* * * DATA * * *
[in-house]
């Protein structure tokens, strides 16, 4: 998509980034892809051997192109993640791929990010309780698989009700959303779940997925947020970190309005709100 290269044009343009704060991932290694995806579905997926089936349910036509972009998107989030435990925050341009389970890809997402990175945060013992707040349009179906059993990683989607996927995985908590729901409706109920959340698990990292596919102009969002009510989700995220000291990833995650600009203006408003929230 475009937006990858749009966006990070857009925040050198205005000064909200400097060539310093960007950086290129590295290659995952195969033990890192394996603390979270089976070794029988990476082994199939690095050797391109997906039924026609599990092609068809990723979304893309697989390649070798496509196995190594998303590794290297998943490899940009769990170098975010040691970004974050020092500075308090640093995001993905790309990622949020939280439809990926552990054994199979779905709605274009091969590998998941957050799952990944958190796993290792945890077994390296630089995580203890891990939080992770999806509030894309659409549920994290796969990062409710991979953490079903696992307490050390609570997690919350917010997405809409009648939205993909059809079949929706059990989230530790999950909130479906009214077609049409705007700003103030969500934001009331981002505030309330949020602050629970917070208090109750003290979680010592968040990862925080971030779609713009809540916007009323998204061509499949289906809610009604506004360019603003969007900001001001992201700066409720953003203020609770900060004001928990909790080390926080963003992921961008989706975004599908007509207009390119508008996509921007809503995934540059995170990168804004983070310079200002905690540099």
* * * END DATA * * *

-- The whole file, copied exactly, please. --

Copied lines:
[in-house]
């Protein structure tokens, strides 16, 4: 998509980034892809051997192109993640791929990010309780698989009700959303779940997925947020970190309005709100 290269044009343009704060991932290694995806579905997926089936349910036509972009998107989030435990925050341009389970890809997402990175945060013992707040349009179906059993990683989607996927995985908590729901409706109920959340698990990292596919102009969002009510989700995220000291990833995650600009203006408003929230 475009937006990858749009966006990070857009925040050198205005000064909200400097060539310093960007950086290129590295290659995952195969033990890192394996603390979270089976070794029988990476082994199939690095050797391109997906039924026609599990092609068809990723979304893309697989390649070798496509196995190594998303590794290297998943490899940009769990170098975010040691970004974050020092500075308090640093995001993905790309990622949020939280439809990926552990054994199979779905709605274009091969590998998941957050799952990944958190796993290792945890077994390296630089995580203890891990939080992770999806509030894309659409549920994290796969990062409710991979953490079903696992307490050390609570997690919350917010997405809409009648939205993909059809079949929706059990989230530790999950909130479906009214077609049409705007700003103030969500934001009331981002505030309330949020602050629970917070208090109750003290979680010592968040990862925080971030779609713009809540916007009323998204061509499949289906809610009604506004360019603003969007900001001001992201700066409720953003203020609770900060004001928990909790080390926080963003992921961008989706975004599908007509207009390119508008996509921007809503995934540059995170990168804004983070310079200002905690540099």